35 Referring rst to the showing of Figure l, it is noted that in fluid treatment equipment of various types, it is frequently advantageous to employ a pair of treatment units (for instance, strainers or heat exchange devices) and to as- 40 sooiate therewith a valve and connections by means of which fluid (for instance, oil) may be caused to flow alternatively through one or the other of the treatment units.
A Valve suitable for this purpose is fully dis- 45 closed in association with such a duplex system in my copending application Serial No. 190,971, filed February 17, 1938. In the arrangement shown in Figure 1, a pair of strainers appears at ..33, the valve mechanism being interposed p0 therebetween so as to control the flow as aforev said, For purposes of this general type it has been: found convenient to employa plug valve of substantial axial dimension, the effective portion of the valve being divided into two general .sec-
'1-55 tions axially thereof so as to provide the desired control for the plurality of connections which must be used. Thus, in Figure l, the valve member 4 has'seating surfaces at 5, 6 and 1 which are spaced from each other axially of the valve, the spacing between surfaces 5 and 1 being quite 5` great. A valve stem B projects upwardly from the valve and on this stem a handle 9 is mounted to provide for turning of the Valve and thus controlling of the flow therethrough. A thrust ab sorbing yoke or other suitable bracket support I0 10 is mounted on the valve casing part II a-nd toward its top a member I2 is threaded into an aperture in the support IIJ generally in axial alignment with the valve stern il. This member may be rotated by means of handle I3. 15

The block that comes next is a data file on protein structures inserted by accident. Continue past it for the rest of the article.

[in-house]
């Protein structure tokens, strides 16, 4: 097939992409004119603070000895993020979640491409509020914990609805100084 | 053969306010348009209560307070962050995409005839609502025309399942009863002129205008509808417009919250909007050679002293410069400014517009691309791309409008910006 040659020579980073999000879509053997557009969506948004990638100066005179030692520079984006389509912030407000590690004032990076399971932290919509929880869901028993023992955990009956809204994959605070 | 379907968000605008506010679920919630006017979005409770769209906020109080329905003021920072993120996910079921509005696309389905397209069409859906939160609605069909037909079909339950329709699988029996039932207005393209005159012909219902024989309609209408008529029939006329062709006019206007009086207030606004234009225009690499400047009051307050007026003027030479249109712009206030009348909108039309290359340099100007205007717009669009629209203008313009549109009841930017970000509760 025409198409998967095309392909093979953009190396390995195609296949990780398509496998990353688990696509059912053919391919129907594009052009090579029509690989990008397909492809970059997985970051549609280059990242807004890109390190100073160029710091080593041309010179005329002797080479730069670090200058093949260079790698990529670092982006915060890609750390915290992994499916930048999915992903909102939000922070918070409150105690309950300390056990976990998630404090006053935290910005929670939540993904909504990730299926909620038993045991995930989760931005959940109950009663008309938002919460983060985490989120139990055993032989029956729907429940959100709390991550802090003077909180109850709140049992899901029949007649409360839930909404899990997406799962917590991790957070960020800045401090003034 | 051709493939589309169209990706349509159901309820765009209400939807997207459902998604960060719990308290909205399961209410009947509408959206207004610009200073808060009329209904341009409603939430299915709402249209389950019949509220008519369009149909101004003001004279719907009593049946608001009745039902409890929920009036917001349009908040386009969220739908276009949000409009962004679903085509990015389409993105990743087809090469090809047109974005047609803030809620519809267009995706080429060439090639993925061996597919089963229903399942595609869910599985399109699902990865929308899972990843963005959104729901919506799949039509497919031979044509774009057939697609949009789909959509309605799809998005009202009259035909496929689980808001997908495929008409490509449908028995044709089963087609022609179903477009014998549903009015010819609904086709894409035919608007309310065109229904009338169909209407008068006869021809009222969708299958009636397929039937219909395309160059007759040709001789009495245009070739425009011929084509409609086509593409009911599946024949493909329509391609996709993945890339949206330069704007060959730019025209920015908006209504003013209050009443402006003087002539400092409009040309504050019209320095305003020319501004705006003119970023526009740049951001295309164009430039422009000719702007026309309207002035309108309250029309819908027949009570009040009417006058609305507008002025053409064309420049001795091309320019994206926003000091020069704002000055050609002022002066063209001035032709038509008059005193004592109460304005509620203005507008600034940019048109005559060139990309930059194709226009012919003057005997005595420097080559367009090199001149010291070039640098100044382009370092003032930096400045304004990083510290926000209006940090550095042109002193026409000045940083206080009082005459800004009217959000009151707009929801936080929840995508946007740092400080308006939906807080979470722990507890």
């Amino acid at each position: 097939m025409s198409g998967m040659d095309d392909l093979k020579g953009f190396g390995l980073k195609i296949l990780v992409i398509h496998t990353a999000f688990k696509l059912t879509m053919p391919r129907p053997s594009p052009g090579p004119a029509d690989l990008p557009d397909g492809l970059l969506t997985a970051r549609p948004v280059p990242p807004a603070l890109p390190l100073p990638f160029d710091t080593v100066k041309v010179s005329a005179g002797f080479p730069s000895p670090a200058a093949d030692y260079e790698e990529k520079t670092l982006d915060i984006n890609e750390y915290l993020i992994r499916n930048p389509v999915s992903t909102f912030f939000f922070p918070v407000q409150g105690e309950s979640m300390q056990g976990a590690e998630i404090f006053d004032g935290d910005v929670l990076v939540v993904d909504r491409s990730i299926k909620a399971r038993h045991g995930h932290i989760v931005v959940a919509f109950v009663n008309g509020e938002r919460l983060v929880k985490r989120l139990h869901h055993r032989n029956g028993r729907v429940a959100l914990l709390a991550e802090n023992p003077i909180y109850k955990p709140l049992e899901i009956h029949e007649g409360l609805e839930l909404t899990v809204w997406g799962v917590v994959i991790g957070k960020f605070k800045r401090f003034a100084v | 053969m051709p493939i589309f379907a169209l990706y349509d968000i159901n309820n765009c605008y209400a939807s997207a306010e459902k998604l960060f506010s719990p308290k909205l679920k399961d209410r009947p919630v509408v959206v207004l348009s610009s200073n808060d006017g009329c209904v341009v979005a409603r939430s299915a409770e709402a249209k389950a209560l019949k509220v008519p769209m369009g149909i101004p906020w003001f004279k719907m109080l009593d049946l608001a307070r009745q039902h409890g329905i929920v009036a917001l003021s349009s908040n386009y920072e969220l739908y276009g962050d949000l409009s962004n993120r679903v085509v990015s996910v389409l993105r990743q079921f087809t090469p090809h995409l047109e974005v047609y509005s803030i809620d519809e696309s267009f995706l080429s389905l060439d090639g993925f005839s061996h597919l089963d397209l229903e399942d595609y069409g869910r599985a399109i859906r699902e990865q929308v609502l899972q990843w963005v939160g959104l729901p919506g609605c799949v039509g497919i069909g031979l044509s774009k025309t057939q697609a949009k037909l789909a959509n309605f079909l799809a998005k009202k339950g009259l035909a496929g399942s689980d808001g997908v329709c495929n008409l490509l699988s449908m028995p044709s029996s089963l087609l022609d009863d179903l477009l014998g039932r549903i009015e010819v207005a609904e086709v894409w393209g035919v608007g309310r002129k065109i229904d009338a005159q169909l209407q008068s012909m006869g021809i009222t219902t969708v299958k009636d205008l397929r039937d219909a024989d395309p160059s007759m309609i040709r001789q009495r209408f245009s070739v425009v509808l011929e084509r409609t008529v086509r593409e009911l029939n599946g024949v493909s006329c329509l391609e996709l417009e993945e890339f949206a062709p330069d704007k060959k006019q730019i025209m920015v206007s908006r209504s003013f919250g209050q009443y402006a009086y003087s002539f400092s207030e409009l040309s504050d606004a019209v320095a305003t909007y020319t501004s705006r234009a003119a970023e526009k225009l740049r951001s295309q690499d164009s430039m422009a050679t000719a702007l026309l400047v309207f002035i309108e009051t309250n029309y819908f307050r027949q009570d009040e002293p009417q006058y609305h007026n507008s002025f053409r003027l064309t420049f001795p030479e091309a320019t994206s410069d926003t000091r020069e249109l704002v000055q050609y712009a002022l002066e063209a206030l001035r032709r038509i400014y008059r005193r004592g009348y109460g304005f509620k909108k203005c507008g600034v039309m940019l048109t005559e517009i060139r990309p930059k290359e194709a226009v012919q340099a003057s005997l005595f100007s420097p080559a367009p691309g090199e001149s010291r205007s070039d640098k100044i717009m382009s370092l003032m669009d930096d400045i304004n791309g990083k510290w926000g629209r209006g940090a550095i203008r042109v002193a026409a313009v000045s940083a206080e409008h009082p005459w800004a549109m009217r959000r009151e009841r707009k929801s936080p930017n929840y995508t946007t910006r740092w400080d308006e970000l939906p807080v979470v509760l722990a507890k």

Because of unavoidable inaccuracies in manufacture and installation, it is a virtual impossibility to obtain in all cases an exact alignment between the member I2 or an equivalent seating and unseating device and the valve member it- 20 self and its stem. A relatively rigid connection between the member I2 and the valve stem (especially with regard to relative angling of the v parts) would produce uneven seating and seating pressure of the Valve in the casing. With this thought in mind the member I2 is connected, with the upper end of the Valve stem by a flexible joint consisting, in the arrangement of Figure 1,